Black Walnut Trees killing Tomatoes

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This is one of those things that many people are not aware of, as you would have to be trying to grow tomatoes near Black Walnut trees to encounter such a gardening debacle.

Black Walnut trees emit a substance known as “juglone” that can damage and/or kill tomatoes along with several other plants, but most commonly the tomato plant. This harmful substance comes from the leaves, branches, walnut hulls, roots, and pretty much the entire tree. English Walnuts, Pecans, Hickories, and Butternut trees also produce juglone, but not near as much as Black Walnut trees.

The purpose or shall I say the advantage gained by secreting juglone, is the effect is has on inhibiting the surrounding plant growth near the tree itself – albeit there are still several varieties of plants & weeds out there that can grow near this tree.  This process of releasing juglone into the ground, allows for these pesky trees to compete and combat any potential nutrient-robber around.

Walnut trees are nice to have, provide decent wood, and are worth a good dollar value and so on, but if you plan on having a garden, especially if you’re growing tomatoes, you need to take precautionary measures.
I’ve recently relocated, and last year I had to chop down roughly 8 to 10 of these lovely garden pests since I wanted to have a decent size crop this year.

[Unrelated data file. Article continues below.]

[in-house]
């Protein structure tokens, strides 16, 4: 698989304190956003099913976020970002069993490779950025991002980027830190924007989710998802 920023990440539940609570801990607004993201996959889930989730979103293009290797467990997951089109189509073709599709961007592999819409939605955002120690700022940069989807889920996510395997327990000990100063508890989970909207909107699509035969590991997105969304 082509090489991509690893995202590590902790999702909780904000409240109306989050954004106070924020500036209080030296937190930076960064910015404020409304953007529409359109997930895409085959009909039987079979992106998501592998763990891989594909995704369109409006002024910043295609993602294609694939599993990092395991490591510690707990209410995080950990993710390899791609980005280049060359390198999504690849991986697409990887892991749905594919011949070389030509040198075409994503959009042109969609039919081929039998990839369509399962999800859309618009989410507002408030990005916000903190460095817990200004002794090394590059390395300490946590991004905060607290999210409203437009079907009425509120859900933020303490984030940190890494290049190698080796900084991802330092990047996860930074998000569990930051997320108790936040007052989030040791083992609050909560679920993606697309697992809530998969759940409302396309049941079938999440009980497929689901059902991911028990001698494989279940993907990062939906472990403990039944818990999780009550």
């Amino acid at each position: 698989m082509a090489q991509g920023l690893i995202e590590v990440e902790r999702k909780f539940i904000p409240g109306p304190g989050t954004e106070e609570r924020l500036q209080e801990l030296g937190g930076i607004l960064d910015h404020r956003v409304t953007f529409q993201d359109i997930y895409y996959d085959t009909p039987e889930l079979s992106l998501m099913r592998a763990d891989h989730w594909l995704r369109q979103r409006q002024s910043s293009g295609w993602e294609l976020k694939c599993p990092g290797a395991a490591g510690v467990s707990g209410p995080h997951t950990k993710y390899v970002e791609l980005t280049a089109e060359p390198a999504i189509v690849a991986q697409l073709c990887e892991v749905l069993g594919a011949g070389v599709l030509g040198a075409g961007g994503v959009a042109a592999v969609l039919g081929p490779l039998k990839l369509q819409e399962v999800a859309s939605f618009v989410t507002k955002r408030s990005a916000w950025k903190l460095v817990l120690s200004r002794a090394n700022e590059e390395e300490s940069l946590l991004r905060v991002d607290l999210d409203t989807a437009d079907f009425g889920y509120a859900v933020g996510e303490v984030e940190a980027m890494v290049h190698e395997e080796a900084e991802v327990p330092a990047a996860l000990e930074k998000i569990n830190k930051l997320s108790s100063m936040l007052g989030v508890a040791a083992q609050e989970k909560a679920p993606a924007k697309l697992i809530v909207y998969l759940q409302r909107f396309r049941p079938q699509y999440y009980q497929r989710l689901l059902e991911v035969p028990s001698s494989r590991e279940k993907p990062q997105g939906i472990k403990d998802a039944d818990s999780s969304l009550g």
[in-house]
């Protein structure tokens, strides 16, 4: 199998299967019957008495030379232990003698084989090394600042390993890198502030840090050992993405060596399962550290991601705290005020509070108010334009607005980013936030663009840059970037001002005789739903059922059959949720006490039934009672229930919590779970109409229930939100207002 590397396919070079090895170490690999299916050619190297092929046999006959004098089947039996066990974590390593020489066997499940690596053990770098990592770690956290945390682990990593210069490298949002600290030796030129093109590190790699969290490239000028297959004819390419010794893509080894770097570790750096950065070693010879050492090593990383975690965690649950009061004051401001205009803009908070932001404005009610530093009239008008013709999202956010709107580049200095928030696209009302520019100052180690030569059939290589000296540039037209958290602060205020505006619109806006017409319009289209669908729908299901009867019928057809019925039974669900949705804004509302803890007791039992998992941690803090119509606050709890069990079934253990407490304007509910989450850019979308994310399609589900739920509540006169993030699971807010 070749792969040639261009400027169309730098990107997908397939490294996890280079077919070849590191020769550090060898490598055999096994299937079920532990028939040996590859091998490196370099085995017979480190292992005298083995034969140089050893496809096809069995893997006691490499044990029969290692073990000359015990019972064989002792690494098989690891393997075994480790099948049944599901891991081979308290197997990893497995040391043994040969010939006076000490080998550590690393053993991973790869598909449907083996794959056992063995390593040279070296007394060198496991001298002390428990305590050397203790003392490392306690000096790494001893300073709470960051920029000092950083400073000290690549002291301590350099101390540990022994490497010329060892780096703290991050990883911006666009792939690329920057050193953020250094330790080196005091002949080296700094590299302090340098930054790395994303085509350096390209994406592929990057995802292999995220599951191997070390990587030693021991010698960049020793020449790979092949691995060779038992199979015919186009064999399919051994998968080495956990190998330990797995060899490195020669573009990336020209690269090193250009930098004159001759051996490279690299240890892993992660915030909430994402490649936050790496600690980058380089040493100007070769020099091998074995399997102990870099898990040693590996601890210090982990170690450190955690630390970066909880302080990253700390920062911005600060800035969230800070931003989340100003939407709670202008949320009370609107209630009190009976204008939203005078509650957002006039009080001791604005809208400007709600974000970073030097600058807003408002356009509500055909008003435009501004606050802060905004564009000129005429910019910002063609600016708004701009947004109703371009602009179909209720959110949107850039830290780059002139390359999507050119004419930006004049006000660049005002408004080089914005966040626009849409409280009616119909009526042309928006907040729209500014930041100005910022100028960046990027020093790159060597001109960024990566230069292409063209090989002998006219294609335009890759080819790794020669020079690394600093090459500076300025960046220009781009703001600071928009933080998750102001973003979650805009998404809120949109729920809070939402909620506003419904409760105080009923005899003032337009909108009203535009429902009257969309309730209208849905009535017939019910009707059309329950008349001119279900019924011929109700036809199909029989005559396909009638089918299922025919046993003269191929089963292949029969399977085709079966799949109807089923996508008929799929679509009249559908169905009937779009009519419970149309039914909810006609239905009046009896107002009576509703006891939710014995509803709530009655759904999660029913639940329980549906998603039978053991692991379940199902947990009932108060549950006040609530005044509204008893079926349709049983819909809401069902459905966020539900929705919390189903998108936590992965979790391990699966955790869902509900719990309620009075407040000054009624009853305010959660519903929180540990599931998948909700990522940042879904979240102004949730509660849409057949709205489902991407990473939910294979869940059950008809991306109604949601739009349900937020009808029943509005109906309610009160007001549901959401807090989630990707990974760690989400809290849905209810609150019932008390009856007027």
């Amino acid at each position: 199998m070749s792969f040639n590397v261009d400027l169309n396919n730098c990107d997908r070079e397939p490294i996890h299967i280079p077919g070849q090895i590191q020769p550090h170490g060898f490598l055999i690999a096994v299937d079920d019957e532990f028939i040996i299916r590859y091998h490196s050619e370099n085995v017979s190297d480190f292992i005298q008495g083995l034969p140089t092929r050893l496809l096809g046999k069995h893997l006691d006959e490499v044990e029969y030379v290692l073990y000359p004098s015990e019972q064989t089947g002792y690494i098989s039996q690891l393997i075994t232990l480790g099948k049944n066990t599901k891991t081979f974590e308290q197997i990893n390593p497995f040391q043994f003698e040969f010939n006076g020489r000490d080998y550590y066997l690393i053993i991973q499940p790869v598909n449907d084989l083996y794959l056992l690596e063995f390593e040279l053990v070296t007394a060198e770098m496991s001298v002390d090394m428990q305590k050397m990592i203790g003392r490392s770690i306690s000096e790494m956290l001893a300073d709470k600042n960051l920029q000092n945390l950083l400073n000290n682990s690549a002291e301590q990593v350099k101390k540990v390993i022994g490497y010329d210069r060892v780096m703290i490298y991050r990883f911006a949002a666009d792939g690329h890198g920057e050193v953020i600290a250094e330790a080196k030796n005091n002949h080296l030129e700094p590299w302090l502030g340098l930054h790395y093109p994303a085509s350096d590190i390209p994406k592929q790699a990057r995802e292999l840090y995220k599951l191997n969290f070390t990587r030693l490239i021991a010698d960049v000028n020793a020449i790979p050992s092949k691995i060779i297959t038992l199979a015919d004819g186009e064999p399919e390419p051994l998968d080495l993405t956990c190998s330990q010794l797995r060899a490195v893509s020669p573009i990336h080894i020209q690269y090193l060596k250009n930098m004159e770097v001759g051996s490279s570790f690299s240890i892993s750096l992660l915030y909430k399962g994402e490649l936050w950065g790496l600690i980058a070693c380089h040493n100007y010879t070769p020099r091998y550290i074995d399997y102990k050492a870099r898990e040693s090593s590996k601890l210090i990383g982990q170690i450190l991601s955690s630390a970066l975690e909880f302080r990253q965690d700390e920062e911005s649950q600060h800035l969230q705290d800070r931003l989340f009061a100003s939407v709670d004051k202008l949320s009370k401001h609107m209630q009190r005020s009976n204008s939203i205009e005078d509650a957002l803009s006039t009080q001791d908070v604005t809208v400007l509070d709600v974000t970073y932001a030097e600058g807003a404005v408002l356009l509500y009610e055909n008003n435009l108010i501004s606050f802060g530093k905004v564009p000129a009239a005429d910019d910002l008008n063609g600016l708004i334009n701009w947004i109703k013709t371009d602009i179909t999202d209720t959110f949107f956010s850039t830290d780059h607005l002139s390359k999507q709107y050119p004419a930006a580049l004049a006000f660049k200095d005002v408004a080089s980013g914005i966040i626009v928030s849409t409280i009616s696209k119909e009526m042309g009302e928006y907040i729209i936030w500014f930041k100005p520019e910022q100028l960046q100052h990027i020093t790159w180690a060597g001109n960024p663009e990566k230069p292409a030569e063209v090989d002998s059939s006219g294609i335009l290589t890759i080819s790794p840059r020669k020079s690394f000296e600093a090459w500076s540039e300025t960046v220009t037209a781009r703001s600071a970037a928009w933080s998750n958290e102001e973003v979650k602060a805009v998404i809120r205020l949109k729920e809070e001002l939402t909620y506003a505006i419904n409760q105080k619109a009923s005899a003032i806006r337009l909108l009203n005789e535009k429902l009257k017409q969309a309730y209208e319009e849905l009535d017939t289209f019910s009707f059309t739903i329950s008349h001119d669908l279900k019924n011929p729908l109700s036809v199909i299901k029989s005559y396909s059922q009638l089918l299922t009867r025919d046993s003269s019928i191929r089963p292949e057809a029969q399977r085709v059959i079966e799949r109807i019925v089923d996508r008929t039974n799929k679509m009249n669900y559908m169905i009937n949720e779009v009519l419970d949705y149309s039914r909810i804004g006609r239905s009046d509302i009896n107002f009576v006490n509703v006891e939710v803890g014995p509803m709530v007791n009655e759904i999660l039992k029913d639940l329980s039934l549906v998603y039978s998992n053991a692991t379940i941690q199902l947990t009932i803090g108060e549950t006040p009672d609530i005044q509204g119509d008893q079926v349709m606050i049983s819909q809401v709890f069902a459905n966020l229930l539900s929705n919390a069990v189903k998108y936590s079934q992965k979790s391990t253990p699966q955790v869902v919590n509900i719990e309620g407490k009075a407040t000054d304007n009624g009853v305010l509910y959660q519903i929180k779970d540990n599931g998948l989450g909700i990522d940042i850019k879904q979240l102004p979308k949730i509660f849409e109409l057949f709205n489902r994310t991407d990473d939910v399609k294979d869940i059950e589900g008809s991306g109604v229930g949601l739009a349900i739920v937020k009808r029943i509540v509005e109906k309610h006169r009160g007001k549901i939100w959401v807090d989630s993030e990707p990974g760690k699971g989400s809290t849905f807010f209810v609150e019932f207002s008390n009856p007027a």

The person who lived there before, could not understand why they never could grow anything or have good yield in the field that was surrounded by these trees. Upon moving into the area, I quickly realized what the problem was and, since I also built a fire ring, I got to chopping. I also cut down a few other trees as well. I used the Black Walnut wood to repair an old bridge, and I used the other trees for the fire ring. I saved some of the ashes from the wood I burned, but only from the trees that didn’t contain juglone, and used it for a soil amendment this spring, as I explained in my post titled “Organic Fertilizer – Natural ways to fertilize your garden.”

Anyway, back to the subject… If possible, simply grow your tomato plants and/or plant your garden far away from any Walnut, Pecans, Hickories, and Butternut trees. If you do decide to cut down the trees, remove the debris from the area. It often takes many years for these types of trees that emit this toxic substance, to effect your garden plants due to the slowly developing underground root system. Adding organic matter into your growing area, like a rich compost, will help enhance the microbes in the soil which, in turn, helps break down juglone and promote plant survival. One final note, as a gardener, you should always be on the lookout for any type of garden pests, potential problems or possible poisons near your garden and, as always, good luck with your crop……

A tomato plant's foe, the Black Walnut tree.

A tomato plant's foe, the Black Walnut tree.

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